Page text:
Mary’s connection with reality was not distorted as ours often is. The trials she faced in Bethlehem, Egypt, and Cavalry did not turn her look away from her Lord. Within the stall, she did not simply see a poor child needing to be saved from a tyrannical king. Rather, she saw God who humbled Himself that He might save man from the tyranny of sin. His fleshly resemblance to her was fashioned in her womb, but her spiritual resemblance to Him, He fashioned in her gaze.

We can follow after her example in our prayer and study. Attentive like the Blessed Virgin Mary, our hearts will burn for the consummation of St. John’s words, “Beloved, we are God’s children now; it does not yet appear what we shall be, but we know that when he appears we shall be like him, for we shall see him as he is.” (1 Jn 3:2) When we have a contemplative gaze upon Jesus, we become like Him.

Image: Francesco di Giorgio Martini, Nativity (detail)

You May Also Enjoy:

The Devil’s Martyrs and Contrition "To depart from evil is understanding" (Job 28:28). Sin is something altogether mysterious and awful: a turning away from God and a turning to the changeable good. As broken human persons, we create for ourselves a myriad of excuses for the sins we commit. It seems that our changeable and too easily distracted mind can hardly conceive of the idea of the Supreme Good (God) and still less hold It as the object of its preference over and above al...
St. Patrick’s Slavery Similar to the Irish people, St. Patrick moved from slavery to slavery. Looking at the life of today’s celebrated saint, we see three modes of slavery which are emblematic of the people he helped save. St. Patrick and his flock have been slaves to humans, sin, and Christ. The life of Patrick shows us the healing and freeing power of grace which removed the yoke of man and sin and replaced them with the sweet yoke of Christ. The opening words ...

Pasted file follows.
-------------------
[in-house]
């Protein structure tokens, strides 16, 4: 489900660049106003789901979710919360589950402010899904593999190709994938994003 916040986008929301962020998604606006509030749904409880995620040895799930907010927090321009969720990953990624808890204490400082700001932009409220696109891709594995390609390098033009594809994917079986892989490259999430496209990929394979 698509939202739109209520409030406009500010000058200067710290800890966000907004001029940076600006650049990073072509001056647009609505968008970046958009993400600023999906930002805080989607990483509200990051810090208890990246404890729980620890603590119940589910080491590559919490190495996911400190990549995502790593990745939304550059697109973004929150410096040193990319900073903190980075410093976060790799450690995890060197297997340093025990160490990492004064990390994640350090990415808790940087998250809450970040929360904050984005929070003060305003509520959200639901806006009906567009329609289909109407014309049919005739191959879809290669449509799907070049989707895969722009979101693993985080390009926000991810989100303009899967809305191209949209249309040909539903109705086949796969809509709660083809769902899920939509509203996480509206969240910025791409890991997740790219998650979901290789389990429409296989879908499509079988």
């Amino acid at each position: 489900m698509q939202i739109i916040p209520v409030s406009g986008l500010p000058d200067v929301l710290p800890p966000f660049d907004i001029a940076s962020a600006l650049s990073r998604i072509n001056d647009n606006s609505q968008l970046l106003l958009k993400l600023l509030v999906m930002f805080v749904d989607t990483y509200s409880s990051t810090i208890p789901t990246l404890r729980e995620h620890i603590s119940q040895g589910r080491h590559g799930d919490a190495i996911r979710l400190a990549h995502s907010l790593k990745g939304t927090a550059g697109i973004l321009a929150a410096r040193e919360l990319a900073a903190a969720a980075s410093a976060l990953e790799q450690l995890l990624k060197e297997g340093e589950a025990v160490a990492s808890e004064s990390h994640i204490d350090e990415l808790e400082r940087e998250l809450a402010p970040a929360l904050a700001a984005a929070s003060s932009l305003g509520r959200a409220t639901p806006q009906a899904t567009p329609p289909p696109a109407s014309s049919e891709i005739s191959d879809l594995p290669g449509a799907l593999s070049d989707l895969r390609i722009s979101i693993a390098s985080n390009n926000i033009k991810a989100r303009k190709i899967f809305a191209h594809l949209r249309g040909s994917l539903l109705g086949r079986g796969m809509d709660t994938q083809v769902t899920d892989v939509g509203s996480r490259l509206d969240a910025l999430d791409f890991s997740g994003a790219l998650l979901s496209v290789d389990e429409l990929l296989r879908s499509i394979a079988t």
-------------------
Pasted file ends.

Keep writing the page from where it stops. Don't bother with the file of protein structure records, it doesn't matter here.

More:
Biases and Nudges Snickers is obviously the best candy bar. It’s also strategically placed at the checkout line of most grocery stores. This convenient and predictable location makes it easy to verify the aforementioned laudatory status. And if you disagree and think another candy bar – say Milky Way – is better, well, that is fortunately available at checkout lines too. Those who produce and purvey these wondrous snacks understand the importance of product pos...
Rivalry “Rivalry ought really to be considered a good.” The Dominican saint Catherine de Ricci wrote this provocative statement in a letter on Palm Sunday. Her words seem to parallel those of Gordon Gekko, the notorious villain from Oliver Stone’s Wall Street, who proclaimed, “the point is, ladies and gentleman, that greed, for lack of a better word, is good.” St. Paul condemns Gekko in writing, “The love of money is the root of all evils” (1 Tm 6:10)...
Br. Irenaeus Dunlevy, O.P.

Written by:

Br. Irenaeus Dunlevy was born ​the youngest of four children ​in Columbus, Ohio​.​ ​He grew up in the ​rural ​southeast suburb of Canal Winchester. ​A​fter leaving the area for college, his family joined the ​Dominican ​parish of St. Patrick’s in Columbus. ​He received a Bachelor and Masters of Architecture from Virginia Polytechnic Institute and State University ​and practiced for a religious architecture firm in the DC area.​ Br. Irenaeus entered the Order of Preachers in 2013.​​ On